The success behind a productive workplace lies in the ability of the management to create a strong work culture. Sinha et al. (2010)  judged that a healthy work culture leads to clarifying to employees on how they should respond to particular situations and they are aware that they will be rewarded for practising the desired organisational values. As such, there is a need for the organisation to maintain a healthy work culture that is characterised by unique traits, leading to employees’ satisfaction and increased productivity as presented by (Chartered Accountants Australia New Zealand, 2017). The leading features that have been found to boost organisation healthy work culture are respect, fairness, rewarding success, encouraging teamwork, and practical guidelines and friendly policies (Harrison & Baird, 2015). Failure to adhere to these aspects might have adverse effects on employees, including employees taking things literary, employees becoming numb, creation of redundant routine, job dissatisfaction and animosity (Son, 2016). Therefore, the management must avoid the creation of toxic work culture that will result in having adverse effects on the employees’ performance, happiness and productivity.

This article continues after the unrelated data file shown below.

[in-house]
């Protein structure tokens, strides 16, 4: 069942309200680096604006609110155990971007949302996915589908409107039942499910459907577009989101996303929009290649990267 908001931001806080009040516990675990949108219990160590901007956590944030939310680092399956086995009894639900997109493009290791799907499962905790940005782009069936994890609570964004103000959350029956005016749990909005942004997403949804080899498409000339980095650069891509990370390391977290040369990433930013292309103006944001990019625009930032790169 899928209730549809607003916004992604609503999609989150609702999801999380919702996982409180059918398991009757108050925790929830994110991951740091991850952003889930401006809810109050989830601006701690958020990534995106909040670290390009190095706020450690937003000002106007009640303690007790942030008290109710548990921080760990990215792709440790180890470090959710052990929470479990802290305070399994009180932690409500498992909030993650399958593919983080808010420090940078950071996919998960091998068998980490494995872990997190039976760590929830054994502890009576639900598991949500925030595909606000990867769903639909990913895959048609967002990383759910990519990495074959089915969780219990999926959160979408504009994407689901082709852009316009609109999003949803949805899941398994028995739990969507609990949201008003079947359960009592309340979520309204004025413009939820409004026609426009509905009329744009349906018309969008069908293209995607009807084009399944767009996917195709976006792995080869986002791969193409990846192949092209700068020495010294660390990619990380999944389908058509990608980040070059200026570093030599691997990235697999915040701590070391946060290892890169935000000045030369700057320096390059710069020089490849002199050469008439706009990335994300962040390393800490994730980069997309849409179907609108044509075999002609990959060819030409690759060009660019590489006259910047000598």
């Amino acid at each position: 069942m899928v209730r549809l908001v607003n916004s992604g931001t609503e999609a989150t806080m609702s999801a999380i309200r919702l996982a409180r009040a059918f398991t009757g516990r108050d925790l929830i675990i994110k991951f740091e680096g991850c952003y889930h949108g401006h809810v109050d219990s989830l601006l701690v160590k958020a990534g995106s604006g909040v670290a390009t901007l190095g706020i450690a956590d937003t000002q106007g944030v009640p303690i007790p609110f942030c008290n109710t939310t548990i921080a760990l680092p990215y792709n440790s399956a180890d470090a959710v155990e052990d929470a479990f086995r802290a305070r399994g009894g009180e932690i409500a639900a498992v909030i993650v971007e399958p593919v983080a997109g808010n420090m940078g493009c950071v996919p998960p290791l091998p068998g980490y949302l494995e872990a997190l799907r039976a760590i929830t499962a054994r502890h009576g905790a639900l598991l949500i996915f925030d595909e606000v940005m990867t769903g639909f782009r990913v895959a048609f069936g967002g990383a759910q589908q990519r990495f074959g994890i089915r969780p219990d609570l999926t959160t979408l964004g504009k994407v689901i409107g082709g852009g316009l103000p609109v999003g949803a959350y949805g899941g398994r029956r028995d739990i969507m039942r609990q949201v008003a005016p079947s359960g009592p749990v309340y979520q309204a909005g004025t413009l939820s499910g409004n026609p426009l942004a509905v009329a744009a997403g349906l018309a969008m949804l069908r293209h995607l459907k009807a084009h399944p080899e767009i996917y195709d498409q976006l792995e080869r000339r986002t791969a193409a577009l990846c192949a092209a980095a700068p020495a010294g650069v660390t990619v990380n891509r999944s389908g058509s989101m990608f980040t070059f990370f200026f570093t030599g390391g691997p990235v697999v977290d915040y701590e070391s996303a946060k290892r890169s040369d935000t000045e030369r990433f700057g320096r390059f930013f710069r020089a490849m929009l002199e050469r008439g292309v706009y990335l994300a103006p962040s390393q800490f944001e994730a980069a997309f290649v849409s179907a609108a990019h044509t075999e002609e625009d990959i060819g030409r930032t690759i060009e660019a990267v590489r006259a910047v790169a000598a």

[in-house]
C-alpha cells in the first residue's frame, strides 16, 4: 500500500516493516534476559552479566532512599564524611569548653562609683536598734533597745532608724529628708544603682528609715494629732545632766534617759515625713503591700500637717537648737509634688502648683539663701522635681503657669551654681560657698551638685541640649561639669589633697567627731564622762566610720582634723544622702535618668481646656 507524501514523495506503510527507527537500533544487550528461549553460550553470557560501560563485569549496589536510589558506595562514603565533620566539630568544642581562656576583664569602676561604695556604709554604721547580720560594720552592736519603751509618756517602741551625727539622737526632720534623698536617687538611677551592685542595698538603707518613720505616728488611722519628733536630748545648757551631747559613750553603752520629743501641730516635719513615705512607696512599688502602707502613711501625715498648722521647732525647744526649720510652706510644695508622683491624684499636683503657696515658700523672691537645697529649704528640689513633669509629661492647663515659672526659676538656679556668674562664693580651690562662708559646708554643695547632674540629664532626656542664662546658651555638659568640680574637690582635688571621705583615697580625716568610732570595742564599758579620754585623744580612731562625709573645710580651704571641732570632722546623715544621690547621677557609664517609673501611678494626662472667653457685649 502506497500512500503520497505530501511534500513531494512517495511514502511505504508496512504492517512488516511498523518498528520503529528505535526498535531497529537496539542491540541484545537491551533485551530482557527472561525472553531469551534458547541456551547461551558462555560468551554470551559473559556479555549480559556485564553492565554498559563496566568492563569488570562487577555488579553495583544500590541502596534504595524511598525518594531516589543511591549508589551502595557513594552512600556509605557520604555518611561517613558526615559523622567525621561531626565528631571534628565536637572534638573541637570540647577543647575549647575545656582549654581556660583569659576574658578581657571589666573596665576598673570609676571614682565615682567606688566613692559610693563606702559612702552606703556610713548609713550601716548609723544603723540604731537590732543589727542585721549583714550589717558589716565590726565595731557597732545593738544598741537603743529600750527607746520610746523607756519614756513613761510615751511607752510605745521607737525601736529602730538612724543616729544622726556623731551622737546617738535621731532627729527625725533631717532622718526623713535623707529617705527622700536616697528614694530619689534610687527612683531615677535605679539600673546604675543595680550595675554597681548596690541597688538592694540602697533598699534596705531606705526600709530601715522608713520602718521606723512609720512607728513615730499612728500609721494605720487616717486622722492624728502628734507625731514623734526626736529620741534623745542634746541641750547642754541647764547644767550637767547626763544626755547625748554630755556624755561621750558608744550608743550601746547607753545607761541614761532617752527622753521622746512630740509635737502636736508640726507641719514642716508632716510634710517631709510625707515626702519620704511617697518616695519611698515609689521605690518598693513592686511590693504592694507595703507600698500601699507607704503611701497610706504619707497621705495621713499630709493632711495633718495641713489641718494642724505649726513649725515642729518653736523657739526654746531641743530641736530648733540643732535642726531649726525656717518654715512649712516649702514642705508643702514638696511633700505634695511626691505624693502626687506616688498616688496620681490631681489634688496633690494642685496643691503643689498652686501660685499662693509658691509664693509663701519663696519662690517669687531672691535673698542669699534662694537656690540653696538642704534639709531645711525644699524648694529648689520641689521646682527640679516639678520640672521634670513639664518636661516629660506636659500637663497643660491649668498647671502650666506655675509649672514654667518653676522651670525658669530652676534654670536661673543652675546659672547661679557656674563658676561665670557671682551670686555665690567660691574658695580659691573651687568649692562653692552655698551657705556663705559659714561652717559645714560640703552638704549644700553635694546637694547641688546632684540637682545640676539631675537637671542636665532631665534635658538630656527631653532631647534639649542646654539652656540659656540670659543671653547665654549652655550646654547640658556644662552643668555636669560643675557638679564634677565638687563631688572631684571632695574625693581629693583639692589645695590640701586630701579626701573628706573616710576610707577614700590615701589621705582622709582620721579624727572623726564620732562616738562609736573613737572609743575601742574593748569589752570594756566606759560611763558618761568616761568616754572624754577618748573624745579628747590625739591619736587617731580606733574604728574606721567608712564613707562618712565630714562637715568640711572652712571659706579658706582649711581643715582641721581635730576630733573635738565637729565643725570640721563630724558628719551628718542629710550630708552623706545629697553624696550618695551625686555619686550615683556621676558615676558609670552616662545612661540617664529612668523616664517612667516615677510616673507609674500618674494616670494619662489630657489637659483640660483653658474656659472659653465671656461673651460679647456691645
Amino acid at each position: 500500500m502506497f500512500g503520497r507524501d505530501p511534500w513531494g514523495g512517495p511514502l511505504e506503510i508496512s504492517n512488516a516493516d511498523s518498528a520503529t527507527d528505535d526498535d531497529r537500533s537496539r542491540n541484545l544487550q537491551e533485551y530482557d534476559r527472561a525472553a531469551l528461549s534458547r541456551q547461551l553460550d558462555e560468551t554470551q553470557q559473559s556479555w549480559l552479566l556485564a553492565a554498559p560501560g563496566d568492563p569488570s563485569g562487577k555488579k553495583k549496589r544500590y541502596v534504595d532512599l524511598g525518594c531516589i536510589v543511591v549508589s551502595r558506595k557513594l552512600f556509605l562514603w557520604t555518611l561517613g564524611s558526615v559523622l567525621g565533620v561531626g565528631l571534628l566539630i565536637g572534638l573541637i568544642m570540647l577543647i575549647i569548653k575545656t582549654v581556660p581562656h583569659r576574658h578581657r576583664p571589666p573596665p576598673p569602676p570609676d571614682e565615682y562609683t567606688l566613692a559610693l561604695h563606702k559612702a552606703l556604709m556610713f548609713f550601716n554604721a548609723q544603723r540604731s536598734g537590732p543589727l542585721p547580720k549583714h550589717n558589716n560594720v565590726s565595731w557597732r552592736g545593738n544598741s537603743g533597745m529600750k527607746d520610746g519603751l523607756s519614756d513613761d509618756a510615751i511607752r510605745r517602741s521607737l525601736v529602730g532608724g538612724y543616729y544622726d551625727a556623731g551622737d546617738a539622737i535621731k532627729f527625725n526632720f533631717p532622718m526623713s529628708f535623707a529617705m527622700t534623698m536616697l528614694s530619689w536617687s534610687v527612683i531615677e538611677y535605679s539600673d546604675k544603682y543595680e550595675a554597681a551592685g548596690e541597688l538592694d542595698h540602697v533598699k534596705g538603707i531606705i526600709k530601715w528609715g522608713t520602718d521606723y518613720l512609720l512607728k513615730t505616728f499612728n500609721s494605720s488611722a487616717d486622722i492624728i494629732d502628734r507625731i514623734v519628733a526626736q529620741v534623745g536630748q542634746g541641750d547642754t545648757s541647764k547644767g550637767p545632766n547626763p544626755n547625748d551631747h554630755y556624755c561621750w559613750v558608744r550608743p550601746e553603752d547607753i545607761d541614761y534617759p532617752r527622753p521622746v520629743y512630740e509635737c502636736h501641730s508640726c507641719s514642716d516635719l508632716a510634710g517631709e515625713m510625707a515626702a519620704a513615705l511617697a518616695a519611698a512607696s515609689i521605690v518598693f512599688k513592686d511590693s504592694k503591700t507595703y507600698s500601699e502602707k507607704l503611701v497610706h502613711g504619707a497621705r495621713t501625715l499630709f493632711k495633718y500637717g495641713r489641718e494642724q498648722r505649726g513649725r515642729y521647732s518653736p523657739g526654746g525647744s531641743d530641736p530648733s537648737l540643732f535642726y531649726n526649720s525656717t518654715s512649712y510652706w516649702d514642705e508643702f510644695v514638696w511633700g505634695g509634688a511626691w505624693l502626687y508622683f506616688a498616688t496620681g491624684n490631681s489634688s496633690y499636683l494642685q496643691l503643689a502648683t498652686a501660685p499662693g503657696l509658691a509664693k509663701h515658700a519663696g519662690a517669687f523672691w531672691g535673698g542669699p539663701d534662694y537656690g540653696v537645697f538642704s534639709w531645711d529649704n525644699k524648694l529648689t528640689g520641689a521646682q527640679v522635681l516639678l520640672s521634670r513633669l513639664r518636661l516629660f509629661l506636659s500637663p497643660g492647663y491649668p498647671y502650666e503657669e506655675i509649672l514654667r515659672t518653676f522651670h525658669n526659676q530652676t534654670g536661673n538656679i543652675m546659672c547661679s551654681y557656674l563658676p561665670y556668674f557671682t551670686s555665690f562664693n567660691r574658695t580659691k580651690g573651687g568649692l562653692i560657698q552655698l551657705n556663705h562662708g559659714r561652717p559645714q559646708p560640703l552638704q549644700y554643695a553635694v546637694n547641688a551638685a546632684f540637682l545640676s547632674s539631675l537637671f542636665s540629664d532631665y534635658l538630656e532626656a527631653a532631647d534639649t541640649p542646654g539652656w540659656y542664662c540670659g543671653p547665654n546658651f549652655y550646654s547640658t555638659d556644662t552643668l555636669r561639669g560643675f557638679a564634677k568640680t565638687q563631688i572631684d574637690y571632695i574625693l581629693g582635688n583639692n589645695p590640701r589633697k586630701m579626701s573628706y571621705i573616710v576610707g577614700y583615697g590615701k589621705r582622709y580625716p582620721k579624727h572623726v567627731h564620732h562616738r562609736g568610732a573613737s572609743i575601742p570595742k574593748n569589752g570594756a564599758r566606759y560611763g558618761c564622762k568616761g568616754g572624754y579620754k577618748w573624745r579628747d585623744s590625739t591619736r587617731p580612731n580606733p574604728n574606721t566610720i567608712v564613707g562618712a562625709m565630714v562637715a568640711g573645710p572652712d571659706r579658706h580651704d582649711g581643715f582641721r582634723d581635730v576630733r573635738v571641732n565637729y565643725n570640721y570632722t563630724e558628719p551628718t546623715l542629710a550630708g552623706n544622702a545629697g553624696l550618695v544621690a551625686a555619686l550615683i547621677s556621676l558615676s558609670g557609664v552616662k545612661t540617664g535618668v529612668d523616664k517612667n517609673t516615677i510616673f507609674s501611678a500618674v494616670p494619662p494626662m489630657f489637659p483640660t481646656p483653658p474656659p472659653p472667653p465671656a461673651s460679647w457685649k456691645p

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Healthy work culture tends to boost effective communication in the organisation (Eaton-Walley & Lowe, 2017). When workplace culture encourages employees to interact and work as a team, they are likely to share information. Aaron (2019) presented work culture elements that impact organisational communication positively. Psychological safety is voted as the leading variable in influencing organisational communication (Chen et al., 2015).  It creates an environment for the development of shared beliefs among the organisational members who feel that it worth to take the interpersonal risk. With this variable, employees feel that they are psychologically safe, and as a result, they expect their workmates to respond to their thoughts positively and without rejection. This notion influences interaction among the work colleagues through prosing an idea, seeking feedback, asking questions and reporting mistakes. Knapp (2016) argued that individuals who see that they have a psychologically safe environment they are likely to communicate more because they feel that they workmates will not reject their thoughts or embarrass them.